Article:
As Tennessee's state legislators prepare to return to Nashville for another season of taxing and spending (that is, after all, what government does), they would do well to read the report, Crisis in State Spending: A Guide for State Legislators, published in the past year by the American Legislative Exchange Council, the nation’s largest bipartisan, individual membership organization of state legislators.
In that report, two highly-accomplished economists explain why higher taxes ultimately harm a state's economic growth, and why reducing taxes (and reducing state spending) leads to higher economic growth.
Here's an excerpt from the report's introduction:
High taxes mean lower economic growth. High tax states grow slower than the low tax states.
U.S. examples abound. From 1964 to 1999, Tennessee grew approximately 20 percent faster than its northern neighbor Kentucky. Tennessee maintained low taxes, and indeed was one of nine states that had a falling tax burden over time. Kentucky’s tax burden, on the other hand, rose sharply.
You cannot find two states more similar than North and South Dakota. The tax burden fell in South Dakota, but rose considerably in its northern neighbor. The result? Economic growth was one fourth higher in South Dakota.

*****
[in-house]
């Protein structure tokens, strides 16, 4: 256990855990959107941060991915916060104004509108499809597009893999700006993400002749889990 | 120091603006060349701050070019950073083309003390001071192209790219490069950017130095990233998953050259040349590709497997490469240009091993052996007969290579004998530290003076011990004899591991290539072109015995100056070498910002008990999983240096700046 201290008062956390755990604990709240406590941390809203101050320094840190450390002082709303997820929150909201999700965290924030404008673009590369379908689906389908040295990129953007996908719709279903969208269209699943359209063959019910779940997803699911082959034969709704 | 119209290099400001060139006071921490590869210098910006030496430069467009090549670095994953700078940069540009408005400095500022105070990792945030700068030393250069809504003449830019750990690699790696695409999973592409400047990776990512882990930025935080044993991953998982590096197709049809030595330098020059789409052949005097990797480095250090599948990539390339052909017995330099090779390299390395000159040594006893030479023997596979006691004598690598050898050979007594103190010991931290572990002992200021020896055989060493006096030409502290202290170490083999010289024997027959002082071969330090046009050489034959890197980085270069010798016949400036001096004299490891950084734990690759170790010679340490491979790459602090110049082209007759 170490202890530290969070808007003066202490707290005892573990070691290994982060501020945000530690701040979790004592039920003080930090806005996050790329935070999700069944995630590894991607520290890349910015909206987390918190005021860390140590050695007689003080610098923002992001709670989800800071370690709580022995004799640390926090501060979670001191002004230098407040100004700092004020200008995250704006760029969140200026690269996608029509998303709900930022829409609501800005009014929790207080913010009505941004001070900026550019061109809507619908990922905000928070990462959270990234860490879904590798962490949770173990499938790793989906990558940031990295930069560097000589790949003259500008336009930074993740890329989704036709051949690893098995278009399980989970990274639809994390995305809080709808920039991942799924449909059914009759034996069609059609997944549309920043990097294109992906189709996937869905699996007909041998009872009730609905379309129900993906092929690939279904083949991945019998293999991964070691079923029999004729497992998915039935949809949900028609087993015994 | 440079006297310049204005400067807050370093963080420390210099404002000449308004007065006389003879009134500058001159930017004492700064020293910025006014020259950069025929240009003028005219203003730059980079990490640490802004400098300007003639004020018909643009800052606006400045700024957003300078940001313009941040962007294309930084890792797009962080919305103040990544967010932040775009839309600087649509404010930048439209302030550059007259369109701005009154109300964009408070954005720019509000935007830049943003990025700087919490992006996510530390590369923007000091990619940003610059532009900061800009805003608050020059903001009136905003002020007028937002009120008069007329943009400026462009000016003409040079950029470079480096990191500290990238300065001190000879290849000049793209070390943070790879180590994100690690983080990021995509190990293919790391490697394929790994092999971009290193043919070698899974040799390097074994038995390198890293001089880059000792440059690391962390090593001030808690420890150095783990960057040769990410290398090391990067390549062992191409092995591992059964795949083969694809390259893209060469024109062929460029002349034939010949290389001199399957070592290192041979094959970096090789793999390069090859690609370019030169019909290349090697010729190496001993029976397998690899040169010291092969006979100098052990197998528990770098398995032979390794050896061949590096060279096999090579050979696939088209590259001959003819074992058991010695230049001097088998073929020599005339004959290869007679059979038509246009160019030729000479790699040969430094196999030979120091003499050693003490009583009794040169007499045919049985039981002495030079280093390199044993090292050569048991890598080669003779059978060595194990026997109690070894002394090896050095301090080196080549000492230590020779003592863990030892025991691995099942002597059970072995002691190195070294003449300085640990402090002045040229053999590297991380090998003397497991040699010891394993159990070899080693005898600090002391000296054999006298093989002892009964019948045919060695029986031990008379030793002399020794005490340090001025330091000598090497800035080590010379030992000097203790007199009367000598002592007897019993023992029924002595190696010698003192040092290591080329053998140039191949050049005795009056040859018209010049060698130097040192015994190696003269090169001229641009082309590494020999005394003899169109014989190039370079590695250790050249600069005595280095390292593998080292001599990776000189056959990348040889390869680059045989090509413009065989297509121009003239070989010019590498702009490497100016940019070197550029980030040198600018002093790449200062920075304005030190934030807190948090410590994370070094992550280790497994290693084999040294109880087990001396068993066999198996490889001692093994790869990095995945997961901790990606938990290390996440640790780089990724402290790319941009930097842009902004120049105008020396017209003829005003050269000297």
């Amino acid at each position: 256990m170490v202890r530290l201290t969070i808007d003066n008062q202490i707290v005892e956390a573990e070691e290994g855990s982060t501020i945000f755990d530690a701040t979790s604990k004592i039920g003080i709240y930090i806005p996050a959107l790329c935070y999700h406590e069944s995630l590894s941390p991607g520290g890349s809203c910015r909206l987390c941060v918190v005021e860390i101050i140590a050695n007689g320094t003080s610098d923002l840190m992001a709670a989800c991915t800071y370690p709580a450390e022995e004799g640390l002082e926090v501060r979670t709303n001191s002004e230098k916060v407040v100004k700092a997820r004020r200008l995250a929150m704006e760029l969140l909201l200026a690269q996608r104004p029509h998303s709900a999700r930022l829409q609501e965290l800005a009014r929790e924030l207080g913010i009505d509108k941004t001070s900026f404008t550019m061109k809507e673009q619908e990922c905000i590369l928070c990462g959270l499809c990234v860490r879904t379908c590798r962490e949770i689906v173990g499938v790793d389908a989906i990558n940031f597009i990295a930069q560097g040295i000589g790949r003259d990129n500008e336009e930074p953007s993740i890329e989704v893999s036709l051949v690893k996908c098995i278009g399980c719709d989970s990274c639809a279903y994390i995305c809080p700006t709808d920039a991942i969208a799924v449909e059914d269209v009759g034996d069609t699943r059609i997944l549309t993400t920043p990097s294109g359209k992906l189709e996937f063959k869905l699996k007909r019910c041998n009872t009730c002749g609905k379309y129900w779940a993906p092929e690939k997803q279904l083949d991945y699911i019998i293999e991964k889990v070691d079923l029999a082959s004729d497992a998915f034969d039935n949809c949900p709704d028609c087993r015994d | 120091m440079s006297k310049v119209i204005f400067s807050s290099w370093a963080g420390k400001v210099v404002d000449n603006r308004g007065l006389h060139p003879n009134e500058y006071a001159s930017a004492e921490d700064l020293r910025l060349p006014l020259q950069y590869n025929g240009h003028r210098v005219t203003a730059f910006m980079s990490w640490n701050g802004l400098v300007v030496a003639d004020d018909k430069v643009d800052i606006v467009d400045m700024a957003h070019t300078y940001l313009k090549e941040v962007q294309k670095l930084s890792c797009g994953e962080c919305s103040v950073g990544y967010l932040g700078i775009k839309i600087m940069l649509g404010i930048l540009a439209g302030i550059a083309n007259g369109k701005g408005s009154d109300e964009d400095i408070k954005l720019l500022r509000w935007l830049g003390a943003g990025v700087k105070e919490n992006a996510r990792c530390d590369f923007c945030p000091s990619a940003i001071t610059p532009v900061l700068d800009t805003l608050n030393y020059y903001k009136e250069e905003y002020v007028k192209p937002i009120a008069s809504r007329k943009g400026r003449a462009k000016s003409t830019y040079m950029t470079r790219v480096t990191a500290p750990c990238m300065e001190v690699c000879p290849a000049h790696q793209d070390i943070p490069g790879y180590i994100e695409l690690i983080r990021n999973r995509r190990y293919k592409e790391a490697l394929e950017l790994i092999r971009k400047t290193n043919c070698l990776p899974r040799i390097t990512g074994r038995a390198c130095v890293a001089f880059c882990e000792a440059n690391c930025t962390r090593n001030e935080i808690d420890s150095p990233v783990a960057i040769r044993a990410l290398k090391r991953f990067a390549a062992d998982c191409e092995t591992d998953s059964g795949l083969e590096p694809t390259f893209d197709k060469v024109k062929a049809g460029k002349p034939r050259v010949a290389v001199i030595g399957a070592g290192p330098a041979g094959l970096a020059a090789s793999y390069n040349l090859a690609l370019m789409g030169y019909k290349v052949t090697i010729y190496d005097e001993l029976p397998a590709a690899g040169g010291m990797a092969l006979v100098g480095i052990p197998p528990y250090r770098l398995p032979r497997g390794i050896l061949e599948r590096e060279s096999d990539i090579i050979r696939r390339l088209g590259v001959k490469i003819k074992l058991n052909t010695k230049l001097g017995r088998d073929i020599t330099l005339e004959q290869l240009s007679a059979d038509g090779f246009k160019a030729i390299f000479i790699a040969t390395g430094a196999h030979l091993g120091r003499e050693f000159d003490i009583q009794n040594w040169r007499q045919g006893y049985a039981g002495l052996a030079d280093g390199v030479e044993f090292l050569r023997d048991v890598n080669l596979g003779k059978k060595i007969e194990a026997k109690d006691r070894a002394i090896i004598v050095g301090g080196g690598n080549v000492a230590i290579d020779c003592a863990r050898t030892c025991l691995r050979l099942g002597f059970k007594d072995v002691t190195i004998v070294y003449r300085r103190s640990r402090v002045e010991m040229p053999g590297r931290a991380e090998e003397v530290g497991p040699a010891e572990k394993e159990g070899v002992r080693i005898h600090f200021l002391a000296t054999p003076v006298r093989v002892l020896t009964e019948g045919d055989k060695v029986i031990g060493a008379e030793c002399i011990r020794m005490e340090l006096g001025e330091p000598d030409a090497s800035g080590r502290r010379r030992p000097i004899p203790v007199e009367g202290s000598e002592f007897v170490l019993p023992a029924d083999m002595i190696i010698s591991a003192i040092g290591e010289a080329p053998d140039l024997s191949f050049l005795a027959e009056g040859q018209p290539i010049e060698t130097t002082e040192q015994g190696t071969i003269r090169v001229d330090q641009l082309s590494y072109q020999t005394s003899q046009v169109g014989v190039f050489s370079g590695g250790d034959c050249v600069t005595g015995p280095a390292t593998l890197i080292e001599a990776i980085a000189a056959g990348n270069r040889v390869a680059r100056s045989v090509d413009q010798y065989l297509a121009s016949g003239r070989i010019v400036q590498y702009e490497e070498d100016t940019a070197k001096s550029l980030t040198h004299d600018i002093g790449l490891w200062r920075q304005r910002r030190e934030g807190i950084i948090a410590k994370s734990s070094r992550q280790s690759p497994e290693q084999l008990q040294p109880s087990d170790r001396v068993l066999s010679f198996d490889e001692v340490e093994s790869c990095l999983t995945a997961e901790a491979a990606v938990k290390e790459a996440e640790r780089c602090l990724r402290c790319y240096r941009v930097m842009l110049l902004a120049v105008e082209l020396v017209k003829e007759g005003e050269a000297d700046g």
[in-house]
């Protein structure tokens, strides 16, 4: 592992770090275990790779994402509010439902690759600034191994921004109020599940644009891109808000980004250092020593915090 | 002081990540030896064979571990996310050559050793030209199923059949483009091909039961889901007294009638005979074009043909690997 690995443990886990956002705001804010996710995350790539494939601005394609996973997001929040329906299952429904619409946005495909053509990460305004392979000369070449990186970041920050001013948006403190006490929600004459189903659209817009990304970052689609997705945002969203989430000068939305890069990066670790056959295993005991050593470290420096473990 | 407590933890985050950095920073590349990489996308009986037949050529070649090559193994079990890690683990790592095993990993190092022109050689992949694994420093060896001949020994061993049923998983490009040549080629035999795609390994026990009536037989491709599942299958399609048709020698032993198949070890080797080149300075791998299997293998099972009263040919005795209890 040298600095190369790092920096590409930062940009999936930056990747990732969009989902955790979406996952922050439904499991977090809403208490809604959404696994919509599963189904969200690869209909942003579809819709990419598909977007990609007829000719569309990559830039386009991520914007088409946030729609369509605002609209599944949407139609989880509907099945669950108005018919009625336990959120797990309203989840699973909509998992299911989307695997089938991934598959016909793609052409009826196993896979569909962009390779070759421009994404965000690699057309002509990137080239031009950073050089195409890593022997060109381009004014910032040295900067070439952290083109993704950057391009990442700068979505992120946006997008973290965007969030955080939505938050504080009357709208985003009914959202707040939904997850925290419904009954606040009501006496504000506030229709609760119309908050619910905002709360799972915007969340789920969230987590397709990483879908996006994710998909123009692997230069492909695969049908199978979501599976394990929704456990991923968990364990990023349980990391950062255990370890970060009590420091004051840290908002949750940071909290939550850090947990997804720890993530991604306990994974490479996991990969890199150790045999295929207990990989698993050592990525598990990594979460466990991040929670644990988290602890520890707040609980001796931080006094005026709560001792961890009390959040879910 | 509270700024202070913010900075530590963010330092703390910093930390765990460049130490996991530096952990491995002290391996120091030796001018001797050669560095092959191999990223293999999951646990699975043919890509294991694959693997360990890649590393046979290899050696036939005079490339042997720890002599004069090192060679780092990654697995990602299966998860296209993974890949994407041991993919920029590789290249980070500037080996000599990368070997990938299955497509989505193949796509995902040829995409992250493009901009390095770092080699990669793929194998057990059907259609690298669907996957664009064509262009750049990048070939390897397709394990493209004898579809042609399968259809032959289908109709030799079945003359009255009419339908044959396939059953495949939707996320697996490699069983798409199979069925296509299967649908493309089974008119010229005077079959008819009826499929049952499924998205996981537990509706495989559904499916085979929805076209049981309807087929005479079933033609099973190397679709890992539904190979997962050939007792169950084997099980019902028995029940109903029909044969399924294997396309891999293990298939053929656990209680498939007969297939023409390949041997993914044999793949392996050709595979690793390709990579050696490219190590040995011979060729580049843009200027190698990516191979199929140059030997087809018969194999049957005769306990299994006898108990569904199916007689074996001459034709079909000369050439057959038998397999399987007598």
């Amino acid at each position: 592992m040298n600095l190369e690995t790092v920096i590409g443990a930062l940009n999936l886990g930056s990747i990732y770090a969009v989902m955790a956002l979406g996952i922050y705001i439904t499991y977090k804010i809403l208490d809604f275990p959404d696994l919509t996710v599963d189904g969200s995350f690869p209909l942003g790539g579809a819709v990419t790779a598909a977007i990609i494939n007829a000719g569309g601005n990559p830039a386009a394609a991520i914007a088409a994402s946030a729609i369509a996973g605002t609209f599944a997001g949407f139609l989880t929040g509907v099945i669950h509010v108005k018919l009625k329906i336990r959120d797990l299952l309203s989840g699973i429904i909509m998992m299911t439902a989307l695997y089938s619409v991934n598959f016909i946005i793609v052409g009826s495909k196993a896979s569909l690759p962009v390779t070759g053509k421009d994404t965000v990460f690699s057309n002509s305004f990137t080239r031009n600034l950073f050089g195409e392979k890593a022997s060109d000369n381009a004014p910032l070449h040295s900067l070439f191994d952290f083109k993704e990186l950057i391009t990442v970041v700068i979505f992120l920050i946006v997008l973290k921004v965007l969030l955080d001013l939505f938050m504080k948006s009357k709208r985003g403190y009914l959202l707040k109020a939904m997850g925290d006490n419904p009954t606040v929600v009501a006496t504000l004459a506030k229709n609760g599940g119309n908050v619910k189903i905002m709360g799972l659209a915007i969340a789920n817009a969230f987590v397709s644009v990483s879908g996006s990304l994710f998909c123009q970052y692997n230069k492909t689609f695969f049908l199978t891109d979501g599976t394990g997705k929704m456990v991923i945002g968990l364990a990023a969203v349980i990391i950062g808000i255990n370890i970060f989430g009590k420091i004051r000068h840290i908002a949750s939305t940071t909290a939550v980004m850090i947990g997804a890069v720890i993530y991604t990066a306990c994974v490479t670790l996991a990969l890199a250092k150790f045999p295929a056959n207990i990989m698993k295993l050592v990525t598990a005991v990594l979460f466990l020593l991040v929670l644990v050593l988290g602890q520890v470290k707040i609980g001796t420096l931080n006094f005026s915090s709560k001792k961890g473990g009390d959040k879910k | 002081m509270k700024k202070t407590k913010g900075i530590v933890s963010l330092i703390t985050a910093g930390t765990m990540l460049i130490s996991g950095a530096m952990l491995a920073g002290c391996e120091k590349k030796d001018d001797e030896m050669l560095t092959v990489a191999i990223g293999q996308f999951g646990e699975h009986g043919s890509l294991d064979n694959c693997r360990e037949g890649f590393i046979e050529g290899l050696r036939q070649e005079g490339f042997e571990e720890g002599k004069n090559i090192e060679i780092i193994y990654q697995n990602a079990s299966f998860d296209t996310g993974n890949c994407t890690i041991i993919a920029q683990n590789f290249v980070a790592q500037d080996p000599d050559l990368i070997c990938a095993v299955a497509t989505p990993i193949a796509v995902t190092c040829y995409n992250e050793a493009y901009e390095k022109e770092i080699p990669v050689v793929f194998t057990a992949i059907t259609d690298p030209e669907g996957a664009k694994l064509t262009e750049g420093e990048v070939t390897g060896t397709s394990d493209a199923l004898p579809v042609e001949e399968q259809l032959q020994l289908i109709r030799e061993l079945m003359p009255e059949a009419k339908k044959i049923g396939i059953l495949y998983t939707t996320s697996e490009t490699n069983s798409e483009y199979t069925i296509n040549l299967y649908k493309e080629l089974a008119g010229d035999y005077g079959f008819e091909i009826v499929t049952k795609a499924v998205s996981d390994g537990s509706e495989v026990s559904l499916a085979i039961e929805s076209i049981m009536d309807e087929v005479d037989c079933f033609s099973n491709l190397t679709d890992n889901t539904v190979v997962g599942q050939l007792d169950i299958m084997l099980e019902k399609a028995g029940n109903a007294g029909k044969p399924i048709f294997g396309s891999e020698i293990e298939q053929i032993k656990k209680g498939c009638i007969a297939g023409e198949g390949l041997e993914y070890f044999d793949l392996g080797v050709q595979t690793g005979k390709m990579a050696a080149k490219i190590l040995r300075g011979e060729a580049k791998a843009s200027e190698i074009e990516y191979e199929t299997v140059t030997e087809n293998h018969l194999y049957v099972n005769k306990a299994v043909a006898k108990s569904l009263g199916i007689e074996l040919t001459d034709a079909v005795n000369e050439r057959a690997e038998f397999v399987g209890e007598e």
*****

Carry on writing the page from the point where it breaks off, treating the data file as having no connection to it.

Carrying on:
The two poorest states in the Union currently are Mississippi and West Virginia. In Mississippi, the tax burden fell slightly over time, while it rose sharply in West Virginia. Mississippi grew over 50 percent faster than the Mountaineer State, which probably will fall below Mississippi sometime in the next decade if it follows the suicidal fiscal policies of the past.
Colorado, with a falling tax burden, outdistanced neighboring Nebraska, Wyoming and New Mexico with rising taxes. New York’s tax burden increased more than that in neighboring Pennsylvania, New Jersey and Massachusetts, and it grew slower than any of them.
The reports also explores the effectiveness of various tax-and-expenditure limitation laws and constitutional provisions on the books in many states, from Tennessee's very weak spending cap to the very strong Taxpayers Bill of Rights amendment to the Colorado constitution, considered the benchmark.
During the recent Tennessee governor's race, the eventual winner, Democrat Phil Bredesen, criticized the Colorado plan, which losing Republican candidate Van Hilleary had held out as a model for Tennessee to emulate. The Bredesen campaign said such a Taxpayers Bill of Rights would lock Tennessee into staying at or near the bottom in education, etc..., as it would prevent much-needed state spending.